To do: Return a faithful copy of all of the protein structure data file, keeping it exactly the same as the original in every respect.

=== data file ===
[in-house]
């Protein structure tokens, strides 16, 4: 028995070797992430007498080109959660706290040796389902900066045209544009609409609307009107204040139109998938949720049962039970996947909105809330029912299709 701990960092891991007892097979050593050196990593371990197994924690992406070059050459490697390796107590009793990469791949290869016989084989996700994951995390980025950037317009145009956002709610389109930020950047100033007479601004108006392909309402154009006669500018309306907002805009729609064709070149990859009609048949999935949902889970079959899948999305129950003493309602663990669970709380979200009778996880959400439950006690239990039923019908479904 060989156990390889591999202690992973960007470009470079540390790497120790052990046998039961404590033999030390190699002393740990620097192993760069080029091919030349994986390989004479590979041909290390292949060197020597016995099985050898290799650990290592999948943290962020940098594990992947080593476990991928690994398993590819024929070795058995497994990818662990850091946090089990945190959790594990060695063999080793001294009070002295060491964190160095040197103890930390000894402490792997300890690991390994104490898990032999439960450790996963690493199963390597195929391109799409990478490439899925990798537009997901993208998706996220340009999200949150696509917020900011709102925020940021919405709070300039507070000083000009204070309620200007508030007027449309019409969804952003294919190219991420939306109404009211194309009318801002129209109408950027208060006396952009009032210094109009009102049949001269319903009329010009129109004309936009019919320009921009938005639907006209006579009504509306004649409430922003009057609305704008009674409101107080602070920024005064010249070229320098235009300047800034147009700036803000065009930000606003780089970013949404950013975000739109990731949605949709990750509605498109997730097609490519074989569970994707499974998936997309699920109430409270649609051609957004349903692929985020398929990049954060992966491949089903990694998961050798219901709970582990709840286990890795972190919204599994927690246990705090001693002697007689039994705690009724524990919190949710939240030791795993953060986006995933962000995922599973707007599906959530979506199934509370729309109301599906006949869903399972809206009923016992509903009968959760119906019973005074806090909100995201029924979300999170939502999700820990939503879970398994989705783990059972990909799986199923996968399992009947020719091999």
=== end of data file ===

[in-house]
């Protein structure tokens, strides 16, 4: 028995070797992430007498080109959660706290040796389902900066045209544009609409609307009107204040139109998938949720049962039970996947909105809330029912299709 701990960092891991007892097979050593050196990593371990197994924690992406070059050459490697390796107590009793990469791949290869016989084989996700994951995390980025950037317009145009956002709610389109930020950047100033007479601004108006392909309402154009006669500018309306907002805009729609064709070149990859009609048949999935949902889970079959899948999305129950003493309602663990669970709380979200009778996880959400439950006690239990039923019908479904 060989156990390889591999202690992973960007470009470079540390790497120790052990046998039961404590033999030390190699002393740990620097192993760069080029091919030349994986390989004479590979041909290390292949060197020597016995099985050898290799650990290592999948943290962020940098594990992947080593476990991928690994398993590819024929070795058995497994990818662990850091946090089990945190959790594990060695063999080793001294009070002295060491964190160095040197103890930390000894402490792997300890690991390994104490898990032999439960450790996963690493199963390597195929391109799409990478490439899925990798537009997901993208998706996220340009999200949150696509917020900011709102925020940021919405709070300039507070000083000009204070309620200007508030007027449309019409969804952003294919190219991420939306109404009211194309009318801002129209109408950027208060006396952009009032210094109009009102049949001269319903009329010009129109004309936009019919320009921009938005639907006209006579009504509306004649409430922003009057609305704008009674409101107080602070920024005064010249070229320098235009300047800034147009700036803000065009930000606003780089970013949404950013975000739109990731949605949709990750509605498109997730097609490519074989569970994707499974998936997309699920109430409270649609051609957004349903692929985020398929990049954060992966491949089903990694998961050798219901709970582990709840286990890795972190919204599994927690246990705090001693002697007689039994705690009724524990919190949710939240030791795993953060986006995933962000995922599973707007599906959530979506199934509370729309109301599906006949869903399972809206009923016992509903009968959760119906019973005074806090909100995201029924979300999170939502999700820990939503879970398994989705783990059972990909799986199923996968399992009947020719091999």